Wura-Natasha Ogunji
Halina Olomucki
Yoko Ono
Mary Oppen
Kristin Oppenheim
Limor Orenstein
Elsie Orfuss
Ruth Orkin
Chana Orloff
Li Osborne
Ella Ostrowsky
Eliana Otta
Leah [Ottolenghi]
Marion Palfi
Lygia Pape
Mary Parke
Vilma Parlaghy
Regina Parra
Helen Pashgian
Zoë Paul
Julia Pearl
Zeyno Pekünlü
Beverly Pepper
Sondra Perry
Gilda Pervin
Liz Phillips
Amalia Pica
Adriana Pincherle
Adrian Piper
Sylvia Plachy
Ariela Plotkin
Rikah Polacco
Rona Pondick
Liliana Porter
Vanessa Portieles
Ilene Potashnick
Esther Puccinelli
Lucy Puls
Belle Quitman
Raquel Rabinovich
Orit Raff
Clare Ramano
Christina Ramberg
Sandra Ramos
Dina Recanati
Rayah Redlich
Elaine Reichek
Elfriede Reichelt
Nono Reinhold
Katie Friedman Reiter
Margret Rey
Betti Richard
Chava Wolpert Richard
Ursula Richter
Hanna Riess
Lydia Riezouw
Bridget Riley
Marriam Cramer Ring
Olly Ritterband
Andrea Robbins
Raisa Robbins
Laurel J. Robinson
Mae Shafter Rockland
Neeltje Roelse
Bunny Rogers
Mary I. Rogers
Tracy Rolling
Rachel Rose
Pauline Rosenberg
Ellen Rosenberg
Elizabeth Rosenblum
Galya Rosenfeld
Erna Rosenstein
Barbara Rosenthal
Doris Rosenthal
Kate Ring Rosenthal
Martha Rosler
Eva Ross
Lenke Rothman
Irma Rothstein
Mika Rottenberg
Elisabeth Rottgers
Gail Rubi
Charlotte Rudolphshan
Barbara Rushkoff
Rae Russel
Charlotte Salomon
Sharon Samish-Dagan
Gillian Sandlands
Marion Sanford
Helene Sardeau
Tamira Sawatzky
Concetta Scaravaglione
Gigi Scaria
Agnes Schaefer
Malvina Schalkova
Miriam Schapiro
Elsa Schiaparelli
Joyce Schmidt
Mugg Schmitt-Breuninger
Joanne Schneider
Mira Schor
Collier Schorr
Dana Schutz
Susan Schwalb
Miriam Schwartzberg
Ricarda Schwerin
Martel Schwichtenberg
Amalie Seckbach
Hannah Seewald
Ilene Segalove
Doris Seidler
Rachel I. Seixas
Kay Sekimachi
Joan Semmel
Katarina Šević
Lerato Shadi
Esther Shalev-Gerz
Dafna Shalom
Miriam Shamir
Ann Zane Shanks
Liza Shapiro
Mary Shapiro
Arlene Shechet
Laura Shechter
Regina Shenck
Sonia Sheridan
Cindy Sherman
Melissa Shiff
Frieda Leah Shifman
Ziona Shimshi
Jessica Shokrian
Shirley Shor
Alyson Shutz
Lee Sievan
Susan Silas
Amy Sillman
Alice Ellen Silverberg
Celia Sylvia Silverberg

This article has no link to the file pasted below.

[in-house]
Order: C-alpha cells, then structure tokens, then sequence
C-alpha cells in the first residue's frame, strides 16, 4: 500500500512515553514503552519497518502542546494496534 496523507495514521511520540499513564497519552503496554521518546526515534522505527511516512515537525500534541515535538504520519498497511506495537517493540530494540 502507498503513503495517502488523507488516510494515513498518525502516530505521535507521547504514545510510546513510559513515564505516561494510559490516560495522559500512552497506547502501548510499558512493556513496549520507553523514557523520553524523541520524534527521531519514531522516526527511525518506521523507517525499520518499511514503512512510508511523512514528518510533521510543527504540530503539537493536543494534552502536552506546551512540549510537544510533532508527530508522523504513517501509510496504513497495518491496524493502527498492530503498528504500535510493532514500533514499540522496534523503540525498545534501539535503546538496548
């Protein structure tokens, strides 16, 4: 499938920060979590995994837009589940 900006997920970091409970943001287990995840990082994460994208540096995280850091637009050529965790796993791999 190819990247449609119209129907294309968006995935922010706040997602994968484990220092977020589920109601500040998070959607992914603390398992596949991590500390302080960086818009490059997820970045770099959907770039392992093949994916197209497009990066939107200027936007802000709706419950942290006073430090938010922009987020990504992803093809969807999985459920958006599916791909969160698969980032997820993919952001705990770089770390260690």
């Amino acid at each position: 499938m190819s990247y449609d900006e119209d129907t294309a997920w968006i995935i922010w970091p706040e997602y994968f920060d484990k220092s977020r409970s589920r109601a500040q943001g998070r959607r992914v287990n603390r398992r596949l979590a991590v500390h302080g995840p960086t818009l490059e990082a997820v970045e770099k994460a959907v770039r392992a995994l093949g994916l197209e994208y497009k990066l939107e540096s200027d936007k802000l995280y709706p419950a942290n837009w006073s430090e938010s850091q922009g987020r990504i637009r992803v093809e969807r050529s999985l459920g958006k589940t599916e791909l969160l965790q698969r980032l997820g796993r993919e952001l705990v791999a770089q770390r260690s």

Laurie Simmons
Vera Simons
Taryn Simon
Diane Simpson
Ludmila Skripkina
Clarissa T. Sligh
Mernl Smith
Anika Smulovitz
Jenny Snider
Jenny Emily Snow
Joan Snyder
Sally Soames
Valeska Soares
Yehudith Sobel
Charity Solis-Cohen
Rebecca Solomon
Mary Ellen Solt
Alice Sommer
Devorah Sperber
Nancy Spero
Ann Sperry
Stacey Spiegel
Sriwhana Spong
Jeni Spota
Sari Srulovich
Margaret Stark
Anat Stein
Naama Steinbock
Barbara Steinman
Grete Stern
Florine Stettheimer
Fannie Stiglitz
Renata Stih
Ida Ring Stolnitz
Beatrice Stone
Cami Stone
Sylvia Stone
Erika Stone
Sonia Stoppelman
Racelle Strick
Marjorie Strider
Elisabeth Subrin
Carol Summers
Sherry Suris
Vivian Suter
Beth Ames Swartz
Julianne Swartz
Sarah Swenson
Hanna Szmalenberg
Tziona Tagger
Ginger Brooks Takahashi
Maria Taniguchi
Liora Taragan
Mary Temple
Else Dorothea Thalemann
Diana Thater
Anna Dorothea Therbusch
Valerie Thornton
Anna Ticho
Elizabeth Timberman
Suzanne Treister
Nguyen Trinh Thi
Marie Trommer
Anne Truitt
Judith Turner
Muriel Turoff
Mierle Laderman Ukeles
Amalia Ulman
Aviva Uri
Mona Vătămanu
Natalia Vatsadze
Elisabeth Vigée-LeBrun
Lella Vignelli
Simhah Viterbo
Wanda von Debschitz-Kunowski
Carola von Groddeck
Marion von Osten
Marevna [Maria Vorobieff]
Stella Waitzkin
Anna Walinska
Rosa Newman Walinska
Nora Wallower
Jessica Walsh
Hedda Walther
Jane Wasey
June Wayne
Stephanie Weber
Mrs. H. Weed
Carrie Mae Weems
Daniella Weihart
Sandra Weiner
Yocheved Weinfeld
Mindy Weisel
Sara Eidel Weisberg
Anita Weschler
Sophie Wetherbe
Pae White
Eliza Whitney
Gerta Ries Wiener
Hannah Wilke
Susan Lewis Williams
Ida Wyman
Catherine Yass
Kim Yasuda
Rona Yefman
Carol Yudin
Maya Zack
Jennifer Zacklin
Hilda Zadikow
Yona Zaloscer
Donna Zarbin-Byrne
Teresa Zarnower
Lidia Zavadsky
Malcah Zeldis
Marguerite Thompson Zorach
Barbara Zucker

A List of Every Woman Artist Exhibited at the Jewish Museum was originally published in The Jewish Museum on Medium, where people are continuing the conversation by highlighting and responding to this story.

Preserving the Stories of Women Artists on Wikipedia Read More

On Sunday, March 11, the Jewish Museum presents its first Wikipedia Edit-a-thon featuring artist talks with Jewish Museum collection artists Joan Semmel and Arlene Shechet.

Opening reception for Scenes from the Collection at the Jewish Museum. Photo by